Making a Run for It

I am a great fan of stories in which a woman decides to run away from her life. Think Shirley Valentine. It’s one of the first versions of this genre that I recognized as a Runaway Lady movie. My all time favorite, however, is an Italian movie called Pane e Tulipani (Bread and Tulips). In the case of this film’s heroine, she doesn’t make the decision to run away from her life until her life walks away from her, but she embraces the change in circumstances in the most beautiful and pleasing way.

So yes, it was a while before I recognized the pattern of my fascination with these stories, how drawn to them I was. I don’t have a life that is even a little bit like the lives of the women in those stories. I’m not married, have no children, don’t feel trapped and invisible in my world. And yet …

I said Pane e Tulipani was my all-time favorite of this genre. And that’s true … or, it has been true for years. Last year, in my Covid-inspired just-watch-every-streaming-thing life, I found a new movie to add to the list, and it quietly slipped right into the number one slot.

The movies that fill this category for me all have one clear thing in common: the star player is a white woman. Always and always, the sad, lonely, beleaguered, undervalued, tired, frustrated woman who chooses to walk away from her world is white. She goes somewhere, often someplace “exotic” and finds new happiness. I’m not casting aspersions on my much-loved plot line. I’m just saying that these particular plot details stand out in their sameness and in how much they aren’t like me.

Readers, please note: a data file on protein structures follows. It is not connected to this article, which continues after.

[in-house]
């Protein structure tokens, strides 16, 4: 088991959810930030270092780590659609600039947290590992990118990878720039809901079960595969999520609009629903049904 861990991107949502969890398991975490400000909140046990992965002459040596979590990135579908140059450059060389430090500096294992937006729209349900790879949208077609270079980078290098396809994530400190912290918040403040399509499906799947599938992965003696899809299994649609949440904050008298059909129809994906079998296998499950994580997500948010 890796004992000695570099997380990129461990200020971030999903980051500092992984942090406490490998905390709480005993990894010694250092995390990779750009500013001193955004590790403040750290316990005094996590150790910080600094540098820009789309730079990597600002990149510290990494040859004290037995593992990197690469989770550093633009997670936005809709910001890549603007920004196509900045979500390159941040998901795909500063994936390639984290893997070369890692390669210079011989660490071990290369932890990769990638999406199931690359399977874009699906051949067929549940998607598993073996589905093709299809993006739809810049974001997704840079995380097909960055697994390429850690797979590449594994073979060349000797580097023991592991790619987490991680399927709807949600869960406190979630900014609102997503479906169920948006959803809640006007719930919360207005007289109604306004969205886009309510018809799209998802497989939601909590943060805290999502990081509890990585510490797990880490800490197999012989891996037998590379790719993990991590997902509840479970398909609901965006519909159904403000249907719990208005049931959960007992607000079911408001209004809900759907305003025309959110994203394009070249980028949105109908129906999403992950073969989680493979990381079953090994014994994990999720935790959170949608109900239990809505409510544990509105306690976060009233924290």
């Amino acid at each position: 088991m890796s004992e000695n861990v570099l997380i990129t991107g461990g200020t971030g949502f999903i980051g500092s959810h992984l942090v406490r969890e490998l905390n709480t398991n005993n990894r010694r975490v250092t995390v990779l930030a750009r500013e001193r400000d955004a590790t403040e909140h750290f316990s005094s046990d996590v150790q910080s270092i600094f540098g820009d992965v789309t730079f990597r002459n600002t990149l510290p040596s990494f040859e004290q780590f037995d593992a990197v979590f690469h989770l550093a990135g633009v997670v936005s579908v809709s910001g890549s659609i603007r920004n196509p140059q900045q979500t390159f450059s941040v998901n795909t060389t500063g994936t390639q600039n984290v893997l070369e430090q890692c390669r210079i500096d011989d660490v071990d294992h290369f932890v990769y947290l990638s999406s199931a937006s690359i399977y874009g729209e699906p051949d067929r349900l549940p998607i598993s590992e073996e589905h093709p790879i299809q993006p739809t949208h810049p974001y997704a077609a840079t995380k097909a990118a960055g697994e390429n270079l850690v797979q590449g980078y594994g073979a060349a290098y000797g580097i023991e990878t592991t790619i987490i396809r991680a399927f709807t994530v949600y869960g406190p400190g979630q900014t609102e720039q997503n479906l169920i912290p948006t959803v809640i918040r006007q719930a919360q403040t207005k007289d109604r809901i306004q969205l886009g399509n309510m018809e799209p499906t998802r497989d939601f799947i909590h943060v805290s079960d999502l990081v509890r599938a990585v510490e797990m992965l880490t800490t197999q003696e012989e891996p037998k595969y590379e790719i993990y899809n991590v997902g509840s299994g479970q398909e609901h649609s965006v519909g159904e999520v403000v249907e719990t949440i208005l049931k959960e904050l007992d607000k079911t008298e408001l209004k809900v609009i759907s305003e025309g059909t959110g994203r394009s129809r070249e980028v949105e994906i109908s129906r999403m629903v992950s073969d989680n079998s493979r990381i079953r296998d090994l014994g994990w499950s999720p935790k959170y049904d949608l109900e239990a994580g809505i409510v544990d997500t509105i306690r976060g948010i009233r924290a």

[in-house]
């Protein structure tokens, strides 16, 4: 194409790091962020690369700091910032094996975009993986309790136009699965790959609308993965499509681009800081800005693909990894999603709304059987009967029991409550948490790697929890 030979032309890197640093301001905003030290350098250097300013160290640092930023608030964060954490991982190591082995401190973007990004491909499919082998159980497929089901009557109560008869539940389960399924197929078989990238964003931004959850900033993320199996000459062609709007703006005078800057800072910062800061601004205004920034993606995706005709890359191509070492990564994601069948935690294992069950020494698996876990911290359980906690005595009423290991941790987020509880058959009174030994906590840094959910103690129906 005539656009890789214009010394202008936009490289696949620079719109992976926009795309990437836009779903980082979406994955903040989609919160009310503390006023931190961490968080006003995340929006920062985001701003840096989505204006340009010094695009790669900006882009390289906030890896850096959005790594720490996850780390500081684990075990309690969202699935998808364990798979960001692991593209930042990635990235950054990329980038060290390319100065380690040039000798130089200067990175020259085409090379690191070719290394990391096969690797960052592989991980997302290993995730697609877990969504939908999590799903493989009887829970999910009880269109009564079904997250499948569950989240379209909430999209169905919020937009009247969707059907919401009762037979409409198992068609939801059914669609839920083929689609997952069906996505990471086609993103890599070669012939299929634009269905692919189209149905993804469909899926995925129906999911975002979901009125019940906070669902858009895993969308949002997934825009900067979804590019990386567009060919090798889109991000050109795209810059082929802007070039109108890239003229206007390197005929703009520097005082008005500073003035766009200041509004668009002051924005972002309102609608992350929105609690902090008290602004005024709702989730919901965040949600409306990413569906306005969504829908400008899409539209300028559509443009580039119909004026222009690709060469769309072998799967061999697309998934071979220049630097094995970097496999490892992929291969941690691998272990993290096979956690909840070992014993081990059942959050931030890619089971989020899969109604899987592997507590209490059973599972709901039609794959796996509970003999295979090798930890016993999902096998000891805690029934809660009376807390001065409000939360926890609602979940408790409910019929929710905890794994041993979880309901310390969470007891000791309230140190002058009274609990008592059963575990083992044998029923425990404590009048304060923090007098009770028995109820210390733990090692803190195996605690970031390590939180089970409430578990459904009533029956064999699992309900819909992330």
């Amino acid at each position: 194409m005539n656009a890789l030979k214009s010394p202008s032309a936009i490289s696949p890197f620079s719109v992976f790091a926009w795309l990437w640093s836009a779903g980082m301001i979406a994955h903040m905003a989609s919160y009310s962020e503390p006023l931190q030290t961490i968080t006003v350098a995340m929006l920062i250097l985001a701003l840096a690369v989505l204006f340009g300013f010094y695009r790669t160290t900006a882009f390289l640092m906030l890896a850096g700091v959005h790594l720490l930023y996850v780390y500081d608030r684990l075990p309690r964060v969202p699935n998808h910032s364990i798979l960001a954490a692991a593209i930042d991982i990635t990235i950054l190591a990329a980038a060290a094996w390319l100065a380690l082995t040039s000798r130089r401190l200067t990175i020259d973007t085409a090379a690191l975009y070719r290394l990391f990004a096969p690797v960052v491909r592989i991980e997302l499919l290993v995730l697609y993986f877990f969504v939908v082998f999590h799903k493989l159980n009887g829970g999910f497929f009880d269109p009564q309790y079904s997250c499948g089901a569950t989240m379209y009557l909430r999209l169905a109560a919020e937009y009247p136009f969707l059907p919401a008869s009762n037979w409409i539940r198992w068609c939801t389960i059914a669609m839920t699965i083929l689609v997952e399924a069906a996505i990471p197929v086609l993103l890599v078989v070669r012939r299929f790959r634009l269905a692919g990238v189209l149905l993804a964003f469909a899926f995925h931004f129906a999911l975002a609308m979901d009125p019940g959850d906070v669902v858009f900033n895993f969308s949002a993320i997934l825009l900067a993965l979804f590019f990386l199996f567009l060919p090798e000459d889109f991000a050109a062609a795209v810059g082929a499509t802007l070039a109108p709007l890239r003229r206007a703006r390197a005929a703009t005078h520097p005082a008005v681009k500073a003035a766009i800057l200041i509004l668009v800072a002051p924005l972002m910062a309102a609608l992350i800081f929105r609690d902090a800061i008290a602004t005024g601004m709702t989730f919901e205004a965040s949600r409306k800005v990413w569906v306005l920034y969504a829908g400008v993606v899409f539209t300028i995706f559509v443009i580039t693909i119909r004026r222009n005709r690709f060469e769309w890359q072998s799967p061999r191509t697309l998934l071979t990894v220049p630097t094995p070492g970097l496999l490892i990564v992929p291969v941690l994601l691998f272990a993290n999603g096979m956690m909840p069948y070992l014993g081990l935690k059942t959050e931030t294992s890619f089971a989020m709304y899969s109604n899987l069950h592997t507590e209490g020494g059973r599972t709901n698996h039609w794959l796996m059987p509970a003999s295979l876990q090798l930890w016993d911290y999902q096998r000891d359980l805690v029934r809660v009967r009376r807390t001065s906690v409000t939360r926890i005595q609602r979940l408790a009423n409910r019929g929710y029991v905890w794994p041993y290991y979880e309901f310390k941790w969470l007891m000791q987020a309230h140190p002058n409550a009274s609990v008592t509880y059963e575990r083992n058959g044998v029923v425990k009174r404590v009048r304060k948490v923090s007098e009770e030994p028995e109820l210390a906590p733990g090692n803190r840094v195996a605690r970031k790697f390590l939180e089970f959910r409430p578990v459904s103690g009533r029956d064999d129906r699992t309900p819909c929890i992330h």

Yes, there is gorgeous Angela Bassett as Stella getting back her groove, but Stella didn’t run away from her life. She went on vacation, that’s not the same at all. No.

Pane e Tulipani is still bathed in golden light and still holds a warm place in my heart, but the movie that smiled and laughed its way to the top of my list is Juanita, starring the incomparable Alfre Woodard. Juanita has so much going on, quietly and charmingly, and juggles all of its pieces skillfully and beautifully.

For me, the chance to watch this completely regular woman – not someone who can afford to buy an Italian villa (Diane Lane in Under the Tuscan Sun) – decide to just pack her bag and go is an invitation to breathe deeply, to settle in and enjoy. And yes, the fact that Juanita is a regular Black woman makes all the difference. She’s no Stella with a high-powered job as a lawyer and a big, gorgeous home. She’s a caregiver, working in a skilled nursing facility. I can look at Juanita and see myself, which I could never do with Bassett’s Stella or Julia Roberts as Elizabeth Gilbert (in Eat, Pray, Love, one movie in this genre that I really, truly don’t care for).

*

I am not dreaming of running away from my life. Not in any significant way, at least. I would happily run away from the mountain of fertility treatment debt I continue to pay off, but I rather like my life otherwise.

So, not running away, but definitely wanting more opportunities to get out of Dodge, to escape, even briefly, from the miles-long lists in my bullet journal and actually sit still and quiet and have time to breathe, to think, to write.